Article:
Sport

Barryroe dual star Robbie Kiely shines in Tipperary's famous Munster final win against Cork

November 28th, 2020 1:15 PM

By Kieran McCarthy

Barryroe clubman Robbie Kiely in action for Tipperary in the recent Munster senior football final against Cork at Páirc Uí Chaoimh.

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ROBBIE Kiely’s role in Tipperary’s already-legendary Munster football final triumph sparked a debate on social media last Sunday evening.

Given that Tipp import Kiely lines out for Barryroe now, after transferring from Carbery Rangers earlier this year, the question was asked: is this the first Munster senior football medal for a Barryroe clubman?

The club’s official Twitter account responded: ‘First in a while!’, before explaining, ‘Barryroe men Mick Finn and Jack Cahalane would have a few Munster medals in their collection although all obtained whilst playing their football in the Clonakilty colours when Barryroe were in hiatus.’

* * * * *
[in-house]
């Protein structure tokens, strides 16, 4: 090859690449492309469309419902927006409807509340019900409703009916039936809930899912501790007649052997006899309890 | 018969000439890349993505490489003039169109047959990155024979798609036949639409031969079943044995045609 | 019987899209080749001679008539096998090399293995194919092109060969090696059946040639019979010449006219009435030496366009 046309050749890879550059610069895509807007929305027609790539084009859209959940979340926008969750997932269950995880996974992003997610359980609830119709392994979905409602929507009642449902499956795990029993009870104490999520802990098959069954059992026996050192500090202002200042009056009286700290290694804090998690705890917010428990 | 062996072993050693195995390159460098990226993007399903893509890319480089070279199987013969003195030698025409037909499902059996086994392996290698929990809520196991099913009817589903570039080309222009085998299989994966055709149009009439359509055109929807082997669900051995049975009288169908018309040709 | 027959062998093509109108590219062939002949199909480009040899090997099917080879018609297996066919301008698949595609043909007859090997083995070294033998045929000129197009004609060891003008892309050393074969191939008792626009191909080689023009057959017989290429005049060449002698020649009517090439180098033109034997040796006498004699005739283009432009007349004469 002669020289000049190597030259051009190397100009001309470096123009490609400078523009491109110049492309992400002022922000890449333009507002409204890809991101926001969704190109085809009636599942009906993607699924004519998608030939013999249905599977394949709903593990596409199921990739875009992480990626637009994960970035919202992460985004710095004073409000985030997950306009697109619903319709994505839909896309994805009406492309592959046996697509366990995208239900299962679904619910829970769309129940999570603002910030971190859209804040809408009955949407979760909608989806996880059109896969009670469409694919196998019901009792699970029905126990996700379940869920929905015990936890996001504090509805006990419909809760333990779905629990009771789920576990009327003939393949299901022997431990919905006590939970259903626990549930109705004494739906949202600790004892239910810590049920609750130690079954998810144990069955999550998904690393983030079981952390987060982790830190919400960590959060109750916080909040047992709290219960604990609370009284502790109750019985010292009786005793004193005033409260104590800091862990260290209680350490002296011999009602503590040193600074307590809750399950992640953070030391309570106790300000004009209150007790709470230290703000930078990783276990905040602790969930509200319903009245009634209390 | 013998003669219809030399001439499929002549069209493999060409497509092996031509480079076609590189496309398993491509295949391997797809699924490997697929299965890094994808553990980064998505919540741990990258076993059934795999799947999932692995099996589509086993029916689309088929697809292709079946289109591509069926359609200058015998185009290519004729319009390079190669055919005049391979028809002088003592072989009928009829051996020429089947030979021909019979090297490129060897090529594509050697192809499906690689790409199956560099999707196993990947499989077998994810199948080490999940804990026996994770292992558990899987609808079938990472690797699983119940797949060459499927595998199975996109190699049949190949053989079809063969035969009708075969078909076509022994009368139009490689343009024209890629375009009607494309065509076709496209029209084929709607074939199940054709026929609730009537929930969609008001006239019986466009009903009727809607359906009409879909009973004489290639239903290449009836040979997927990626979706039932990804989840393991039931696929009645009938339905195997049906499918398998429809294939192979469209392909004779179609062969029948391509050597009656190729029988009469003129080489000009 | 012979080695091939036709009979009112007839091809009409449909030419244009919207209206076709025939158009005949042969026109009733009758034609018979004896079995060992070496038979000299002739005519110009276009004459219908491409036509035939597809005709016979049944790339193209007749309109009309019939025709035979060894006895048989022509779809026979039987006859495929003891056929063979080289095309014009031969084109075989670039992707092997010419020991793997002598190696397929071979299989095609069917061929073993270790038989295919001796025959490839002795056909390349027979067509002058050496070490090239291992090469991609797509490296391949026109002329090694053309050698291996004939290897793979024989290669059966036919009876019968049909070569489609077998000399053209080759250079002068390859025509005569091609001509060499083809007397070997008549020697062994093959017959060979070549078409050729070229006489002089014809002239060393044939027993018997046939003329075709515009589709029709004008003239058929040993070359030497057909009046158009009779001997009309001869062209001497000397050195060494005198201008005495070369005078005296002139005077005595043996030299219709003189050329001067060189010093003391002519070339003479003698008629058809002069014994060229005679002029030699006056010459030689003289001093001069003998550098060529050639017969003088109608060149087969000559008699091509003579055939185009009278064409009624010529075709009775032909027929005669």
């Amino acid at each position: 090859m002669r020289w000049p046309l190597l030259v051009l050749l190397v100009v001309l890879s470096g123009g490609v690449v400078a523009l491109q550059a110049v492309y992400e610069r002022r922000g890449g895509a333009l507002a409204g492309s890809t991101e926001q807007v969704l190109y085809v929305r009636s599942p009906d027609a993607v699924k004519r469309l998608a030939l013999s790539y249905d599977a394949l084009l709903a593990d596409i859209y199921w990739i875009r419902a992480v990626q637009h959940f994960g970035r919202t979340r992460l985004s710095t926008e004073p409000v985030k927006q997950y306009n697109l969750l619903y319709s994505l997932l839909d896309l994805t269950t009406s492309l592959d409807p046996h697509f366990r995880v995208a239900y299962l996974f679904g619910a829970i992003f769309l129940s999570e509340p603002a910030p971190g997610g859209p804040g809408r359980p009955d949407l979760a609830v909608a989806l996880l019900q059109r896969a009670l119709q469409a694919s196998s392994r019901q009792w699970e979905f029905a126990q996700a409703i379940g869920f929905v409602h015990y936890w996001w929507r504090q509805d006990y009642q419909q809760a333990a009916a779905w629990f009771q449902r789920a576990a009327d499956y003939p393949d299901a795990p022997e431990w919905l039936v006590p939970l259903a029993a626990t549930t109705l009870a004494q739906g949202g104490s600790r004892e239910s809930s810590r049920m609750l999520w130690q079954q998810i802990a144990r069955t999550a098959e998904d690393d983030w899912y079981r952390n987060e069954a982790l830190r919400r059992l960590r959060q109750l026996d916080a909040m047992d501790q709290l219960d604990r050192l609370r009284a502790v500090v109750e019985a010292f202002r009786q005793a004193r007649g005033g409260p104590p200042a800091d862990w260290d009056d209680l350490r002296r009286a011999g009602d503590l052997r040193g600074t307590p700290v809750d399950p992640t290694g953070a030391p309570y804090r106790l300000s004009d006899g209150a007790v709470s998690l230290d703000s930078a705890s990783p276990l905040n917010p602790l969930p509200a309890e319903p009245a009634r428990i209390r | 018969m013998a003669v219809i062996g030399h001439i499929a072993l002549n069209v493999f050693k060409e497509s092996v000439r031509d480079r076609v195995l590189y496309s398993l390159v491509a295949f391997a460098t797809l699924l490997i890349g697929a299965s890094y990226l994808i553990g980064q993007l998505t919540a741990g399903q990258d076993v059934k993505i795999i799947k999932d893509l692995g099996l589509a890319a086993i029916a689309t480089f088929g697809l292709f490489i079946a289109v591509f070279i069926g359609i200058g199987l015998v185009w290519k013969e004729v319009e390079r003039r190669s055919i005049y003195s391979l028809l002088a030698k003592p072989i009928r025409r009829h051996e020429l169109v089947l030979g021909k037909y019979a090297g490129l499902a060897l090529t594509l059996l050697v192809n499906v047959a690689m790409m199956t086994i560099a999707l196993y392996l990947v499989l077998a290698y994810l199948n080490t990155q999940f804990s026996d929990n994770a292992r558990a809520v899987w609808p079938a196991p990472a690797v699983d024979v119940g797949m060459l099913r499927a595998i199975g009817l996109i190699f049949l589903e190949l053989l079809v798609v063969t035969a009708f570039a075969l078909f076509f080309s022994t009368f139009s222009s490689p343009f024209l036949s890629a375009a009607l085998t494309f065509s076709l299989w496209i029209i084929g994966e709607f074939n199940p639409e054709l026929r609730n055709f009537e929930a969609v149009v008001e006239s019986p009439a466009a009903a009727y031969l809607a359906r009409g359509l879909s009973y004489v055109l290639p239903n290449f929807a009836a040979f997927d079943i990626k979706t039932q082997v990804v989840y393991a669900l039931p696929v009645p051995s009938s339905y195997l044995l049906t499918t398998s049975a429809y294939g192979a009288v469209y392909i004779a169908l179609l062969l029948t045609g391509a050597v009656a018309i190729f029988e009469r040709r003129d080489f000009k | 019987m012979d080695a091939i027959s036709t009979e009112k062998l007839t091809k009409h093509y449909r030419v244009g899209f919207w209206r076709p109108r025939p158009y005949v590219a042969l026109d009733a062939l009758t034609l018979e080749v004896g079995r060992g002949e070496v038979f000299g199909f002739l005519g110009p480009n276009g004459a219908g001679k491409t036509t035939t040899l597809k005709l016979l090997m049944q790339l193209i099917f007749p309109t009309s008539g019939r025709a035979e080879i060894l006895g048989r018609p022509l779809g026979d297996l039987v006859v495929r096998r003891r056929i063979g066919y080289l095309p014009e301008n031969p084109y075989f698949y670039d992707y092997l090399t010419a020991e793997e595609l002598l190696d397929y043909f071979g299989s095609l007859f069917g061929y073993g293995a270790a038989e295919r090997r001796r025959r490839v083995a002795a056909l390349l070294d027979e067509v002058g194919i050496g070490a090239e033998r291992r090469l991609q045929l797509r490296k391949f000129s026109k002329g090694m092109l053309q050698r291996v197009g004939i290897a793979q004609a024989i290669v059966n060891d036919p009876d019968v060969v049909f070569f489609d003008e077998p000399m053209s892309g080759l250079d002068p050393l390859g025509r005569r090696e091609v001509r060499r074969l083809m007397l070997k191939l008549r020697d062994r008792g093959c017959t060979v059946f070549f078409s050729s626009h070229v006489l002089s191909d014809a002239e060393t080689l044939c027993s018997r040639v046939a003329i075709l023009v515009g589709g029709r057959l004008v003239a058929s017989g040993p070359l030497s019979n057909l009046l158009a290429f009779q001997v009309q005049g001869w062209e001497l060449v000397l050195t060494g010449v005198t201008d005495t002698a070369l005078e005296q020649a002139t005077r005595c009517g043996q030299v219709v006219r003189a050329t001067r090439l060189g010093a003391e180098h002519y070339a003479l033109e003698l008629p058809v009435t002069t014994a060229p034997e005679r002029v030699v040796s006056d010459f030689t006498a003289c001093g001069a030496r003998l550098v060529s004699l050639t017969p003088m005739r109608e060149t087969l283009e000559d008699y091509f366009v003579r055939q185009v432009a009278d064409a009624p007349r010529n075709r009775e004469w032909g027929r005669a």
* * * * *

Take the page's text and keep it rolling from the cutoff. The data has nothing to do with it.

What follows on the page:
So, while Tipperary’s 85-year wait for a Munster senior football title is over, so too is Barryroe’s wait to boast a Munster senior football winner in their ranks.

Kiely was immense in the Tipp half-back line and was one of their heroes against Cork, but that’s no surprise to anyone who has watched the 29-year-old strut his stuff in the Cork club scene in recent years. He transferred from his home club Arravale Rovers to Carbery Rangers in 2015 and went on to play a major role in Ross’s first-ever Cork SFC title success in 2016.

This year Kiely decided to throw his lot in with Barryroe, as his family has strong connections with the area. His mother, Carmel, is a native of Courtmacsherry, and her brother Dan O’Dwyer was a Cork minor hurler who won an All-Ireland medal when they beat Kilkenny in 1971. Also, the Kiely family own and run the popular Golden Pheasant café and craftshop in Courtmac. On the GAA front, two of Robbie’s brothers, Alan and David, line out with Barryroe.

‘Part of the decision to go there is because the family is there,’ Robbie explained on the Star Sport Podcast recently. ‘That initially should have been the first club I went to when I moved down to West Cork. I had a great few years with Ross, but to be back playing with the brothers and the local community in Barryroe is unreal as well.’

Lining out for both Barryroe’s football and hurling teams this year was a sweet moment for Kiely, but nothing will compare to being part of what unfolded at Páirc Uí Chaoimh last Sunday.

On Twitter this week, Kiely quipped, ‘Now that was a sweet one!!’ And all Tipp fans living in West Cork will echo that sentiment.

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